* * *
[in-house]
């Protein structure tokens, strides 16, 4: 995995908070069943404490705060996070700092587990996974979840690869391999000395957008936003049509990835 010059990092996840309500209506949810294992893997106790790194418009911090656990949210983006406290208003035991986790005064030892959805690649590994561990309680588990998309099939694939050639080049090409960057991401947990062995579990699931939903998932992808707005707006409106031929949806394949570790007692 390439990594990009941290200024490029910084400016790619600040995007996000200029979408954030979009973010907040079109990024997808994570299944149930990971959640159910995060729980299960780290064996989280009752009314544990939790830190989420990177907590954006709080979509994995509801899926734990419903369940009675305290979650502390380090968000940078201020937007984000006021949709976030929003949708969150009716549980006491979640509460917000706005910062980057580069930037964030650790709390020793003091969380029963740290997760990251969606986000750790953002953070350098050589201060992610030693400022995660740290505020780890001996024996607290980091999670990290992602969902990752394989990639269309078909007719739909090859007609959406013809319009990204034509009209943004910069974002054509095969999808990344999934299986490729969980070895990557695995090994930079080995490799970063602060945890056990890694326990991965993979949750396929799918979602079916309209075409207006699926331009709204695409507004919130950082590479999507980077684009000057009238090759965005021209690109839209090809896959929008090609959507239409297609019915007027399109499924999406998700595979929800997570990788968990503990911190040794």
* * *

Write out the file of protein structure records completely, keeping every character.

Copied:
[in-house]
């Protein structure tokens, strides 16, 4: 995995908070069943404490705060996070700092587990996974979840690869391999000395957008936003049509990835 010059990092996840309500209506949810294992893997106790790194418009911090656990949210983006406290208003035991986790005064030892959805690649590994561990309680588990998309099939694939050639080049090409960057991401947990062995579990699931939903998932992808707005707006409106031929949806394949570790007692 390439990594990009941290200024490029910084400016790619600040995007996000200029979408954030979009973010907040079109990024997808994570299944149930990971959640159910995060729980299960780290064996989280009752009314544990939790830190989420990177907590954006709080979509994995509801899926734990419903369940009675305290979650502390380090968000940078201020937007984000006021949709976030929003949708969150009716549980006491979640509460917000706005910062980057580069930037964030650790709390020793003091969380029963740290997760990251969606986000750790953002953070350098050589201060992610030693400022995660740290505020780890001996024996607290980091999670990290992602969902990752394989990639269309078909007719739909090859007609959406013809319009990204034509009209943004910069974002054509095969999808990344999934299986490729969980070895990557695995090994930079080995490799970063602060945890056990890694326990991965993979949750396929799918979602079916309209075409207006699926331009709204695409507004919130950082590479999507980077684009000057009238090759965005021209690109839209090809896959929008090609959507239409297609019915007027399109499924999406998700595979929800997570990788968990503990911190040794």